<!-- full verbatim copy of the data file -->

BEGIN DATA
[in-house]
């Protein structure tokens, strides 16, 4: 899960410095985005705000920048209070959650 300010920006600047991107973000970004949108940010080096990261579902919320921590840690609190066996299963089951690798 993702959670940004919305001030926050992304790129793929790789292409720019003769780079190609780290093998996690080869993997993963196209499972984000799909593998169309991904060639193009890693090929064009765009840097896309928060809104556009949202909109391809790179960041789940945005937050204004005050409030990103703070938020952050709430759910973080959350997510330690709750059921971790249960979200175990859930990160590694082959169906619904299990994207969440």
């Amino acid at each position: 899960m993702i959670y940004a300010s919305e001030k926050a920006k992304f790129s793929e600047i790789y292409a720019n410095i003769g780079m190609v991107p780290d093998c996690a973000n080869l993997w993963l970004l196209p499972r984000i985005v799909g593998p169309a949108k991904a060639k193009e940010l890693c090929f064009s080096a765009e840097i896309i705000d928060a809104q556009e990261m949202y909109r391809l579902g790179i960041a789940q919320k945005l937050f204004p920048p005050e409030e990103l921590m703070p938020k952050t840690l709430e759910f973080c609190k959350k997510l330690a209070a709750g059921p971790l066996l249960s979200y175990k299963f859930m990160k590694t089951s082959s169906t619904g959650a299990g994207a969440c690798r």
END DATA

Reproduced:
[in-house]
């Protein structure tokens, strides 16, 4: 899960410095985005705000920048209070959650 300010920006600047991107973000970004949108940010080096990261579902919320921590840690609190066996299963089951690798 993702959670940004919305001030926050992304790129793929790789292409720019003769780079190609780290093998996690080869993997993963196209499972984000799909593998169309991904060639193009890693090929064009765009840097896309928060809104556009949202909109391809790179960041789940945005937050204004005050409030990103703070938020952050709430759910973080959350997510330690709750059921971790249960979200175990859930990160590694082959169906619904299990994207969440």
């Amino acid at each position: 899960m993702i959670y940004a300010s919305e001030k926050a920006k992304f790129s793929e600047i790789y292409a720019n410095i003769g780079m190609v991107p780290d093998c996690a973000n080869l993997w993963l970004l196209p499972r984000i985005v799909g593998p169309a949108k991904a060639k193009e940010l890693c090929f064009s080096a765009e840097i896309i705000d928060a809104q556009e990261m949202y909109r391809l579902g790179i960041a789940q919320k945005l937050f204004p920048p005050e409030e990103l921590m703070p938020k952050t840690l709430e759910f973080c609190k959350k997510l330690a209070a709750g059921p971790l066996l249960s979200y175990k299963f859930m990160k590694t089951s082959s169906t619904g959650a299990g994207a969440c690798r």